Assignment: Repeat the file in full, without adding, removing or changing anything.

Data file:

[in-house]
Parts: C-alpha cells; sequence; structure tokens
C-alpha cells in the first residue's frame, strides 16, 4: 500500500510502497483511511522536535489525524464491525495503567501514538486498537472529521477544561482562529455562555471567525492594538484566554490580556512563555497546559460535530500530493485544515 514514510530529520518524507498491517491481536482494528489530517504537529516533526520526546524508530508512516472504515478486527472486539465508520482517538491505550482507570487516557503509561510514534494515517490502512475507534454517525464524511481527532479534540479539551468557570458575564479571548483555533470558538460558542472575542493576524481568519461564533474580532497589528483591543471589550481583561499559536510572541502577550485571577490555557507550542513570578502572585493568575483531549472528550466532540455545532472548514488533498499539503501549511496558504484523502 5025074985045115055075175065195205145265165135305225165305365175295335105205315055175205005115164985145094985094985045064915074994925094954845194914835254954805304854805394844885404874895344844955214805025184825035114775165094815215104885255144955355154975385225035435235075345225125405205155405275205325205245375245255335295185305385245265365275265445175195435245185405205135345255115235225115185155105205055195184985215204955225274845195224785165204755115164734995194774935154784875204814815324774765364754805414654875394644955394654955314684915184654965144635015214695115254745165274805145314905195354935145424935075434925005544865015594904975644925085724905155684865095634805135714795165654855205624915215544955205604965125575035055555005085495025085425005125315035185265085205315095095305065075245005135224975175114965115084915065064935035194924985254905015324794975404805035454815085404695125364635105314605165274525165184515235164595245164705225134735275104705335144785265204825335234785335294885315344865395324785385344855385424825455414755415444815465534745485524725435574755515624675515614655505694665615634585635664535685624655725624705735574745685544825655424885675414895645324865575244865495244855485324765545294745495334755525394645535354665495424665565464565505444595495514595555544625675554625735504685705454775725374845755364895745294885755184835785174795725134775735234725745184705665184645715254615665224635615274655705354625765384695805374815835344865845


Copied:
[in-house]
Parts: C-alpha cells; sequence; structure tokens
C-alpha cells in the first residue's frame, strides 16, 4: 500500500510502497483511511522536535489525524464491525495503567501514538486498537472529521477544561482562529455562555471567525492594538484566554490580556512563555497546559460535530500530493485544515 514514510530529520518524507498491517491481536482494528489530517504537529516533526520526546524508530508512516472504515478486527472486539465508520482517538491505550482507570487516557503509561510514534494515517490502512475507534454517525464524511481527532479534540479539551468557570458575564479571548483555533470558538460558542472575542493576524481568519461564533474580532497589528483591543471589550481583561499559536510572541502577550485571577490555557507550542513570578502572585493568575483531549472528550466532540455545532472548514488533498499539503501549511496558504484523502 5025074985045115055075175065195205145265165135305225165305365175295335105205315055175205005115164985145094985094985045064915074994925094954845194914835254954805304854805394844885404874895344844955214805025184825035114775165094815215104885255144955355154975385225035435235075345225125405205155405275205325205245375245255335295185305385245265365275265445175195435245185405205135345255115235225115185155105205055195184985215204955225274845195224785165204755115164734995194774935154784875204814815324774765364754805414654875394644955394654955314684915184654965144635015214695115254745165274805145314905195354935145424935075434925005544865015594904975644925085724905155684865095634805135714795165654855205624915215544955205604965125575035055555005085495025085425005125315035185265085205315095095305065075245005135224975175114965115084915065064935035194924985254905015324794975404805035454815085404695125364635105314605165274525165184515235164595245164705225134735275104705335144785265204825335234785335294885315344865395324785385344855385424825455414755415444815465534745485524725435574755515624675515614655505694665615634585635664535685624655725624705735574745685544825655424885675414895645324865575244865495244855485324765545294745495334755525394645535354665495424665565464565505444595495514595555544625675554625735504685705454775725374845755364895745294885755184835785174795725134775735234725745184705665184645715254615665224635615274655705354625765384695805374815835344865845